Flag of the United States with a new star added (total of 51 stars) for a hypothetical new state of Puerto Rico
A possible 51-star U.S. flag. Since each star on the flag represents one state, a new one would need to be added for Puerto Rico (public domain; source).
Why would Puerto Rico want to become a state?
Puerto Rico's current situation leaves it disadvantaged compared to the states. It has its own constitution and government, but the laws establishing them are subject to approval by the U.S. Congress. And despite the fact that most federal taxes and other laws apply to Puerto Ricans, residents have no real representation in Congress and no say in the presidential election. (For more details, see What is Puerto Rico?)

Wednesday, November 14, 2012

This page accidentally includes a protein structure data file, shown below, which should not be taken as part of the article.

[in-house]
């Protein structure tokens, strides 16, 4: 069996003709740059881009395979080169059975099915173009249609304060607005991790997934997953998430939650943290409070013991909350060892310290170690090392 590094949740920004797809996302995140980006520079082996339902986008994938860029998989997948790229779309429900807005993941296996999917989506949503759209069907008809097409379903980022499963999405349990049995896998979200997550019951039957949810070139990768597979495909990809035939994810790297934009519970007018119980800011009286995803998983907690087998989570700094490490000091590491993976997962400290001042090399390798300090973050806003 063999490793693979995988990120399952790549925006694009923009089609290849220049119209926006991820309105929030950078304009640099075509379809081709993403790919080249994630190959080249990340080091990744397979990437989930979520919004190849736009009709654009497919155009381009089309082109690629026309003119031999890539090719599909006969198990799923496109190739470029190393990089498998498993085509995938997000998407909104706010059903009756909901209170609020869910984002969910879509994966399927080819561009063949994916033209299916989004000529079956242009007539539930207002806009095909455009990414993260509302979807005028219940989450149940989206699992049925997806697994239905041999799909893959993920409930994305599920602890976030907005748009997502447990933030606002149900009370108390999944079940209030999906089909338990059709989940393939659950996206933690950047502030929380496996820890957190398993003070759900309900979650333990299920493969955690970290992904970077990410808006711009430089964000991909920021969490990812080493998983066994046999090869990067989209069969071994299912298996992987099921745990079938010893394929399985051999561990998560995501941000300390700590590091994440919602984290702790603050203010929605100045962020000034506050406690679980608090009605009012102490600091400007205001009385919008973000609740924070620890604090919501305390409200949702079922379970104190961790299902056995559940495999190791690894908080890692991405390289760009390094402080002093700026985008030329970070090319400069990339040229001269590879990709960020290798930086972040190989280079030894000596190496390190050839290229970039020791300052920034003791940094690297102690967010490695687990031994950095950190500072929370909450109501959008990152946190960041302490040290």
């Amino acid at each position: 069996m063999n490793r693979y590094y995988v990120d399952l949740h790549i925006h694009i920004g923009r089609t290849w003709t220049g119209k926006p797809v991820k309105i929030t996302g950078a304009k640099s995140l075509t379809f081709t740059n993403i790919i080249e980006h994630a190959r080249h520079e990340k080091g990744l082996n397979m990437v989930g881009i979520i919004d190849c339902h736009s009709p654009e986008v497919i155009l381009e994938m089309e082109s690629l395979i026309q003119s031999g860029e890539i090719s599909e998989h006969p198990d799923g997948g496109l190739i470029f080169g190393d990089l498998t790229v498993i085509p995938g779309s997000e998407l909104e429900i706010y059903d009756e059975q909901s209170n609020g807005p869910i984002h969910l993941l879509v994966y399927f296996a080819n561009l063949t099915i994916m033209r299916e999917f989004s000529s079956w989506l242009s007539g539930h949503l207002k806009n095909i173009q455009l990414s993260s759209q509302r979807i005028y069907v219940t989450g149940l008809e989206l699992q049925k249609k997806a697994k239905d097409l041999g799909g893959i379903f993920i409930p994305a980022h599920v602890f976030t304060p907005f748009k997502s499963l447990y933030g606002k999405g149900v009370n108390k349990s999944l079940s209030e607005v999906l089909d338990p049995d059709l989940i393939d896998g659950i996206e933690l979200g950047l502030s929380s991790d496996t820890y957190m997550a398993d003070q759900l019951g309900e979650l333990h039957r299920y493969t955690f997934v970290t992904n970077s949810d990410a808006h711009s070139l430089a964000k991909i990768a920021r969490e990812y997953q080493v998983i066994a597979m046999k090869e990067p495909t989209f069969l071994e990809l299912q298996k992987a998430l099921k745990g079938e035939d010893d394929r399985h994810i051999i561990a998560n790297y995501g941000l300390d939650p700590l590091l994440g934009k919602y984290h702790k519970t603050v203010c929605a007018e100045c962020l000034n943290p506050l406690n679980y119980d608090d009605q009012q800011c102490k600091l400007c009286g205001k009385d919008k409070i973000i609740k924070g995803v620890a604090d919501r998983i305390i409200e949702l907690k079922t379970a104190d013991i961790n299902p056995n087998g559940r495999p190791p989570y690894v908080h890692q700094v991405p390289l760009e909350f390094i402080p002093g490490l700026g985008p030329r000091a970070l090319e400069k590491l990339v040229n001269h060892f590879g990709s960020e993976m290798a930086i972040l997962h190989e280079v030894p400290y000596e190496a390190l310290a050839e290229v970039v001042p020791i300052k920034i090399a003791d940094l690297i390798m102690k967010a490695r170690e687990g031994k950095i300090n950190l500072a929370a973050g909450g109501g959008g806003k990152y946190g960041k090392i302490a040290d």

What is Puerto Rico? Is it part of the United States?

In 2012 and 2017, Puerto Rico voted on whether to become a state of the US. But what exactly is Puerto Rico now? Is Puerto Rico part of the United States, and can its people vote in U.S. elections? Find all your answers here!

If Puerto Rico's not a state, then what is it?

map of Puerto Rico's location relative to the U.S.
Location of Puerto Rico relative to the U.S.
Map by TUBS/Wikimedia Commons (source; CC BY-SA)
Puerto Rico is Spanish-speaking region made up of one big island and a few smaller islands in the Caribbean Sea. Since being taken from Spain in the Spanish-American War of 1898, it's been an overseas territory of the United States (known in U.S. technical jargon as an "insular area"). Internationally, the island is sometimes treated informally as a separate nation, even sending its own team of athletes to the Olympics (See also: Which Countries Are and Aren't in the Olympics?). However, it's not an independent country, but a subject of the U.S. federal government.